Over the last decade, author-translator Michael Wex has become the public voice of Yiddish culture — especially for the non-Yiddish-speaking public. A native of Canada’s Alberta province and a longtime native of Toronto, he has written a series of best-selling nonfiction books (in addition to a few novels; he also does songwriting and lecturing) that explain the Jewish language and Jewish way of life in a knowing, usually humorous tone. The nonfiction list includes three books: “Born to Kvetch,” “Just Say Nu” and “How to Be a Mentsh (and Not a Shmuck)”
Wex’s newest book, due out April 12, is about food. “Rhapsody in Schmaltz” (St. Martin’s Press) looks at Jewish culture through a gastronomic lens, covering such subjects as kosher laws and halachic practices, Jewish history and the way Jews are represented in television and film. Wex recently discussed these topics with The Jewish Week. This is an edited transcript.
Q.: If you look under “Jewish food” on Amazon, 6,134 books come up. Why do we need 6,135?
A.: What happens if you look under “Christian food” — do you get anything at all? [Editor’s note: A search on amazon.com for “Christian food” turns up 6,859 results.] Jewish food is like Jewish everything else — whomever happens to be speaking is by their own definition the world’s greatest expert.
There seems to be a renaissance of interest in Jewish food, witness the popular “Deli Man” documentary, Ted Merwin’s “Pastrami on Rye” and David Sax’s “Save the Deli.” Why this hunger for learning about Jewish food?
The recent interest in Jewish food reflects 1) the fear that this kind of food is going to be lost; 2) the Jewish version of the artisanal comfort food trend; 3) a way of asserting, on the part of the people who are in the most part not religious: “Yes, I am a Jew and I am proud to be a Jew.”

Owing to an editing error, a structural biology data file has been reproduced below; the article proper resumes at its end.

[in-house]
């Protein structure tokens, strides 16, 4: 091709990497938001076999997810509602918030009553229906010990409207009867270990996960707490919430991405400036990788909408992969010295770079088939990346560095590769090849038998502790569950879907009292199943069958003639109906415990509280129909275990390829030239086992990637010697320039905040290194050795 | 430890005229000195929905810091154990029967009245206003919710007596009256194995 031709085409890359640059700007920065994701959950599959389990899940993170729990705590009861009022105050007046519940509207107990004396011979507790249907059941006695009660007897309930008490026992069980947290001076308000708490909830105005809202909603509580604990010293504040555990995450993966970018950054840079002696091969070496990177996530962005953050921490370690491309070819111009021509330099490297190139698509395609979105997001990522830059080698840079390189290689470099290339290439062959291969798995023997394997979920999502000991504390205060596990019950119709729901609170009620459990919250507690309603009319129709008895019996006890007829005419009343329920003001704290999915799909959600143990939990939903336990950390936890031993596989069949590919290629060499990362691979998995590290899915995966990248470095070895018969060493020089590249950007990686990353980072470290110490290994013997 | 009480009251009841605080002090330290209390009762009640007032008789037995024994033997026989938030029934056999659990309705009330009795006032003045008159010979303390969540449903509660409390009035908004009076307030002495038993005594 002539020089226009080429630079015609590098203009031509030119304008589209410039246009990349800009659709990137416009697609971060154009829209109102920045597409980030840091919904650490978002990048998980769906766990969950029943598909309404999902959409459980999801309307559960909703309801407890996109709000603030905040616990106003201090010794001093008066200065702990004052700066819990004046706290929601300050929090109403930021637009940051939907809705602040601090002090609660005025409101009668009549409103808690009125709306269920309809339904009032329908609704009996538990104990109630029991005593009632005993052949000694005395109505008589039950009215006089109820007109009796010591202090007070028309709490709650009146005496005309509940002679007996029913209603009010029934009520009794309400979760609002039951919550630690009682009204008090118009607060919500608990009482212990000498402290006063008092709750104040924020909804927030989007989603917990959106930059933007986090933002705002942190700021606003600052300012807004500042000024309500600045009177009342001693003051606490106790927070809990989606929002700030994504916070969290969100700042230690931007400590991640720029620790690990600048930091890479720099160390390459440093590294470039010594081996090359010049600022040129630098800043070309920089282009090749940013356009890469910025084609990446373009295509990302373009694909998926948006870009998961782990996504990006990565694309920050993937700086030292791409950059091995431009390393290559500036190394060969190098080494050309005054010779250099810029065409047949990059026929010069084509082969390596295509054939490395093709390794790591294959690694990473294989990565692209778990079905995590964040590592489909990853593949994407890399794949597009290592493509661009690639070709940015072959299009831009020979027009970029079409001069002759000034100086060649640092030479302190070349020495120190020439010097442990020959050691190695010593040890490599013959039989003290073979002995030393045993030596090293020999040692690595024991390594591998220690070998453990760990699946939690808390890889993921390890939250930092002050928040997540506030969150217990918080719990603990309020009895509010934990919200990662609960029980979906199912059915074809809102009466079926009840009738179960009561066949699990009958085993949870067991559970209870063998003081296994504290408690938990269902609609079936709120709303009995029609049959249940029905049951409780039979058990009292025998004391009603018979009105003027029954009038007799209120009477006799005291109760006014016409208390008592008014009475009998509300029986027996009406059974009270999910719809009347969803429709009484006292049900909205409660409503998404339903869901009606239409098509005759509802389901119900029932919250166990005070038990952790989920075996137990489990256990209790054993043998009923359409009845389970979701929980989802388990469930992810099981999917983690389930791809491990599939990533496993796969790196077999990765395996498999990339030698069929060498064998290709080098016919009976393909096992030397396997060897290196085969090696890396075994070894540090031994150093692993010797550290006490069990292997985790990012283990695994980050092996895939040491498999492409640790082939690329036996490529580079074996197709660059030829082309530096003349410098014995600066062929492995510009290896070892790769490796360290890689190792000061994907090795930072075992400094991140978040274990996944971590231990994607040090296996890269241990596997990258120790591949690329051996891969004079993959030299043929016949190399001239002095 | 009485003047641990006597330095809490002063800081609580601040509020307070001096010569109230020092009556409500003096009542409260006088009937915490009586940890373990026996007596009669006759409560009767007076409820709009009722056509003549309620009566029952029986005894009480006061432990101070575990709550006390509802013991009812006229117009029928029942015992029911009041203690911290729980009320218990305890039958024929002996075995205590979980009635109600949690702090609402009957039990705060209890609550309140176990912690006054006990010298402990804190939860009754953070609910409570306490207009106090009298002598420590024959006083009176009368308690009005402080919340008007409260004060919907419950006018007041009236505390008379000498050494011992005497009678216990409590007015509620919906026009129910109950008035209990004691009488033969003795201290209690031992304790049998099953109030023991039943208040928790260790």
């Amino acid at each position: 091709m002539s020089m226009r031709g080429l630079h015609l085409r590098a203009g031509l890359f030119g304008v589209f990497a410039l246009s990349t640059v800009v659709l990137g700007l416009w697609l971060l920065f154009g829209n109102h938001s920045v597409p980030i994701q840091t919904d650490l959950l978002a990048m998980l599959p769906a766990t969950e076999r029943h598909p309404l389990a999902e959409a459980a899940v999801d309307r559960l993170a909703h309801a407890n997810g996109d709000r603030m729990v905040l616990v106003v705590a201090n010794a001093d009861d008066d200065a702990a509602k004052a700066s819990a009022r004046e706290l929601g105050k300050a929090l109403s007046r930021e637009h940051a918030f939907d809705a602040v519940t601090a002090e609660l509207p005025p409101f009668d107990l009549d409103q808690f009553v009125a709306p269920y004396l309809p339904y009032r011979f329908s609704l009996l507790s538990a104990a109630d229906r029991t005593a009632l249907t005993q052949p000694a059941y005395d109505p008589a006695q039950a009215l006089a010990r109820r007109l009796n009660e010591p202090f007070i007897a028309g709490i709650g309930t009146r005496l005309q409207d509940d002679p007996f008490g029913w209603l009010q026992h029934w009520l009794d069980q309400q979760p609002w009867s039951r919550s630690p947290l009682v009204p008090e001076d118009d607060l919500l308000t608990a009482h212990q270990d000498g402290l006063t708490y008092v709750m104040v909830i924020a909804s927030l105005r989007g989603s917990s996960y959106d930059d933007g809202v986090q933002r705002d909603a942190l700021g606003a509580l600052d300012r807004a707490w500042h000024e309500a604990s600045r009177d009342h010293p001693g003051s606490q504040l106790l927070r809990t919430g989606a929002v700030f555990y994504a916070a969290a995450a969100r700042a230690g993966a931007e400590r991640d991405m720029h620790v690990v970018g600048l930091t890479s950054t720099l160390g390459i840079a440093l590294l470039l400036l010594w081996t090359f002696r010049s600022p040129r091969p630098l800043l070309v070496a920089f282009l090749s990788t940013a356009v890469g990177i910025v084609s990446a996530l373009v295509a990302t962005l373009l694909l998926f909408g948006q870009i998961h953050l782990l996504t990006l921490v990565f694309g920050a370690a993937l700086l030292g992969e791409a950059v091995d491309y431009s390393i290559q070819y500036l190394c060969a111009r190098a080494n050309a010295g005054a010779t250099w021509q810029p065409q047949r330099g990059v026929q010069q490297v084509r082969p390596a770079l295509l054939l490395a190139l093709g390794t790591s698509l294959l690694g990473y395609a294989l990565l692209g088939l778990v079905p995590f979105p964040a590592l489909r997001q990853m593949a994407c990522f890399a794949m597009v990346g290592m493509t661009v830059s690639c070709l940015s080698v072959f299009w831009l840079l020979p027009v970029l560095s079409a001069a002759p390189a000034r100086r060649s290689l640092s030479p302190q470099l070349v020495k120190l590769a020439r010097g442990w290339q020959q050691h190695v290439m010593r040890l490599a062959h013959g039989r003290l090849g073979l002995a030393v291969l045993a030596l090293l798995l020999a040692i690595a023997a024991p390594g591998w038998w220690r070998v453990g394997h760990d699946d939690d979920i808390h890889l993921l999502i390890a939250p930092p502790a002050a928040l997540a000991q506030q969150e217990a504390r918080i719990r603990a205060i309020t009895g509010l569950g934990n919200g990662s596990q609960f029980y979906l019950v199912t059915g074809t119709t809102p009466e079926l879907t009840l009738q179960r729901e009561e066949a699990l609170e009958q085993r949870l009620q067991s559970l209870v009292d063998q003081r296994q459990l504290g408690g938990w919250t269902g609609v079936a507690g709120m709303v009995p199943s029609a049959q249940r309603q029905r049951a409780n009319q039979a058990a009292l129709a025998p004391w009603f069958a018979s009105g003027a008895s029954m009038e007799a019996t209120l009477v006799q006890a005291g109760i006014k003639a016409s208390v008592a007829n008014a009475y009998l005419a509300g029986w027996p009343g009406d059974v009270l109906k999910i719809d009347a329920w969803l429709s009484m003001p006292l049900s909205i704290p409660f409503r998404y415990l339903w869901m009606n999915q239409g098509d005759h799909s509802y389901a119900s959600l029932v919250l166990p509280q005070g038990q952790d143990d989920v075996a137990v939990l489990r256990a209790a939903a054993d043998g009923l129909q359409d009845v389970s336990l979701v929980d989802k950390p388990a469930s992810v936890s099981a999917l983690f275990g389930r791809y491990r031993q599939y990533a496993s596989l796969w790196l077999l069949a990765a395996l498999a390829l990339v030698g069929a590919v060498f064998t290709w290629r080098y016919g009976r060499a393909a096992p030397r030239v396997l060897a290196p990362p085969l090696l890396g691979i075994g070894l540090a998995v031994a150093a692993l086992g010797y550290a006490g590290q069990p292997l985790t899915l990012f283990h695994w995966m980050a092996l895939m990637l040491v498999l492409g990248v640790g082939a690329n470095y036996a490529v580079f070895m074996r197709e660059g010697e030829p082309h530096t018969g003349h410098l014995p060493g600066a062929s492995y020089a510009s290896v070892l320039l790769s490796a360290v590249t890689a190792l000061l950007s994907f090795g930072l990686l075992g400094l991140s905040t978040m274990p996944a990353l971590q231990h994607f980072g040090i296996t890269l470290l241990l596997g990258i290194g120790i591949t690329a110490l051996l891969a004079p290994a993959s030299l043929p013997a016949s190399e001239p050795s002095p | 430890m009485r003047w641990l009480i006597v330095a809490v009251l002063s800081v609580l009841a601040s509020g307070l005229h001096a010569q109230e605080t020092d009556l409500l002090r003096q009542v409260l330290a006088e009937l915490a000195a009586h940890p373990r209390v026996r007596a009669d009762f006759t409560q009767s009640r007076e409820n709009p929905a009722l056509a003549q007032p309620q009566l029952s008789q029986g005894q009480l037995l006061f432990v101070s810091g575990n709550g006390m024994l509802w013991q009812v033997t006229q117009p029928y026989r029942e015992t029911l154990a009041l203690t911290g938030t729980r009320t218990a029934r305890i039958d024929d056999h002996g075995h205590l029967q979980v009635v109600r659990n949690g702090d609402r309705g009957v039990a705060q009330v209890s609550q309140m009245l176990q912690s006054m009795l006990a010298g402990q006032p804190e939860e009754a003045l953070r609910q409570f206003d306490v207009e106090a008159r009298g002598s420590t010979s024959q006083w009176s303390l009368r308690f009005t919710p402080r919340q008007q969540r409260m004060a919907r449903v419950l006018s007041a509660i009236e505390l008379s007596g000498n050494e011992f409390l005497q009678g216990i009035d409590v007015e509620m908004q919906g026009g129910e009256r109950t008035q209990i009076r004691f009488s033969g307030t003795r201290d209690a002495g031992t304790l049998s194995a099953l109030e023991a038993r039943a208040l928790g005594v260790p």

We know what Jewish food is. What’s “Yiddish food”? You eat it from right to left?
I use “Yiddish food” as a stand-in [for] Ashkenazic food – not everyone knows what Ashkenazic food is. This is the food that people who speak Yiddish eat. Yiddish food is a division of Jewish food.
Lethbridge, your hometown, is 2,054 miles from Toronto, from a decent corned beef. The folks in Lethbridge know more from Boychuks — Zach, a recent player on the Hurricanes junior hockey team — than from boychiks. In southern Alberta, where did you learn to be a maven on Jewish food?
I didn’t learn it in Lethbridge, where the kosher food was shipped down. My mother’s family lived in Toronto — we used to visit them once a year; there was all this [Jewish] stuff, bagels and the like. Subsequently, I moved to Calgary, where there was a large Jewish community, a kosher butcher. I came to Toronto when I was in high school.
In a biblical context, you write that the first action God gave to the on-the-move Children of Israel was instructions “to make dinner,” the first seder — He provided the menu, ingredients, side dishes, dining time, etc. So God is just a Divine maître d’?
Yes and no. He’s giving them something to do, a task from which they will derive a tangible benefit. It’s not terribly complicated and it’s all greatly symbolic. One of the signs of freedom is that they’re not eating like Egyptians anymore.
Is it a coincidence that the most popular, most attended, most observed Jewish activity centers around a meal? So the secret to Jewish continuity is horseradish and dried crackers?
It’s no coincidence that [the seder] is the meal that made us Jews. That’s the meal for which God was the maître d’. That’s why we are what we are.
What’s your favorite Jewish dish? Do you do your own cooking, or are you a deli man?
A bit of both. My favorite: kugels. All kind of kugels..s